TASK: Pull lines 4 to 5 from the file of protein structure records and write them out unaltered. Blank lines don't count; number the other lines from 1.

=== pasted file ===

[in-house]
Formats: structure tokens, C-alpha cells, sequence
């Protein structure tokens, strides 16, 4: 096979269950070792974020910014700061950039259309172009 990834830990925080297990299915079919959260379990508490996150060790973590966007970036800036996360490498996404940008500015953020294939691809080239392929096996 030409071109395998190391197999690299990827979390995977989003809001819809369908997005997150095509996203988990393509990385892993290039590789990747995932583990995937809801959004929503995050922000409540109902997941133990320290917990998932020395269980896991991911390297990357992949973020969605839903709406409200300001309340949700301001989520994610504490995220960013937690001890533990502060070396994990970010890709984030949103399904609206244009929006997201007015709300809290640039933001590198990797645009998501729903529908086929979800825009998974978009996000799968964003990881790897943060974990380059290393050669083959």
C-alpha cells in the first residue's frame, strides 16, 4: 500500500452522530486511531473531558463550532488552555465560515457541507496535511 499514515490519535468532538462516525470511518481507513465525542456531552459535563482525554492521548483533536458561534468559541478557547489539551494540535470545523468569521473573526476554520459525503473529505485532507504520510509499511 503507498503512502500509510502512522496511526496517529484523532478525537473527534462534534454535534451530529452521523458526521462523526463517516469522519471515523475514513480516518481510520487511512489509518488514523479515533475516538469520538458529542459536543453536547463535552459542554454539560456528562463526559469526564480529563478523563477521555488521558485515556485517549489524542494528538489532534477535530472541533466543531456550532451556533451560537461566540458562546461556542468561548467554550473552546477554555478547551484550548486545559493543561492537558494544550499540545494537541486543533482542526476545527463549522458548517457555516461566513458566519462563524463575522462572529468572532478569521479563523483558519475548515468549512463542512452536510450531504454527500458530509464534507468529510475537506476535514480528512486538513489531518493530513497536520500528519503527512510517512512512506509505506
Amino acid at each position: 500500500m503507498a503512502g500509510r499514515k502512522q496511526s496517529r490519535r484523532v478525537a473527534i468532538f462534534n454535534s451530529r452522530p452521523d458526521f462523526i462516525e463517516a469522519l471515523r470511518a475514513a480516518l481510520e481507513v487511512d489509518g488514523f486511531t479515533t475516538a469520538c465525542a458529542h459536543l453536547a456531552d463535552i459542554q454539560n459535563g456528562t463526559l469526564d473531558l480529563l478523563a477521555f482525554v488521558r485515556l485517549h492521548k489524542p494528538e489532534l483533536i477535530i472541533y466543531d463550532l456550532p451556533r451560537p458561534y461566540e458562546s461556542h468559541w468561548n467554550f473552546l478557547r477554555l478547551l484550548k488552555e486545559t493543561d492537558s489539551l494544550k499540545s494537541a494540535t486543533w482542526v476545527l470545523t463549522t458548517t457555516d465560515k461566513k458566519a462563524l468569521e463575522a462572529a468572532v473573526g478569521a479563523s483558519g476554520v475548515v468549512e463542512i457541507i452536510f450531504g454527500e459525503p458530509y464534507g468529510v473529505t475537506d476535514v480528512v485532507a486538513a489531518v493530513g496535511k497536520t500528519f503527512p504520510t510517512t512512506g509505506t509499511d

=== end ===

C-alpha cells in the first residue's frame, strides 16, 4: 500500500452522530486511531473531558463550532488552555465560515457541507496535511 499514515490519535468532538462516525470511518481507513465525542456531552459535563482525554492521548483533536458561534468559541478557547489539551494540535470545523468569521473573526476554520459525503473529505485532507504520510509499511 503507498503512502500509510502512522496511526496517529484523532478525537473527534462534534454535534451530529452521523458526521462523526463517516469522519471515523475514513480516518481510520487511512489509518488514523479515533475516538469520538458529542459536543453536547463535552459542554454539560456528562463526559469526564480529563478523563477521555488521558485515556485517549489524542494528538489532534477535530472541533466543531456550532451556533451560537461566540458562546461556542468561548467554550473552546477554555478547551484550548486545559493543561492537558494544550499540545494537541486543533482542526476545527463549522458548517457555516461566513458566519462563524463575522462572529468572532478569521479563523483558519475548515468549512463542512452536510450531504454527500458530509464534507468529510475537506476535514480528512486538513489531518493530513497536520500528519503527512510517512512512506509505506
Amino acid at each position: 500500500m503507498a503512502g500509510r499514515k502512522q496511526s496517529r490519535r484523532v478525537a473527534i468532538f462534534n454535534s451530529r452522530p452521523d458526521f462523526i462516525e463517516a469522519l471515523r470511518a475514513a480516518l481510520e481507513v487511512d489509518g488514523f486511531t479515533t475516538a469520538c465525542a458529542h459536543l453536547a456531552d463535552i459542554q454539560n459535563g456528562t463526559l469526564d473531558l480529563l478523563a477521555f482525554v488521558r485515556l485517549h492521548k489524542p494528538e489532534l483533536i477535530i472541533y466543531d463550532l456550532p451556533r451560537p458561534y461566540e458562546s461556542h468559541w468561548n467554550f473552546l478557547r477554555l478547551l484550548k488552555e486545559t493543561d492537558s489539551l494544550k499540545s494537541a494540535t486543533w482542526v476545527l470545523t463549522t458548517t457555516d465560515k461566513k458566519a462563524l468569521e463575522a462572529a468572532v473573526g478569521a479563523s483558519g476554520v475548515v468549512e463542512i457541507i452536510f450531504g454527500e459525503p458530509y464534507g468529510v473529505t475537506d476535514v480528512v485532507a486538513a489531518v493530513g496535511k497536520t500528519f503527512p504520510t510517512t512512506g509505506t509499511d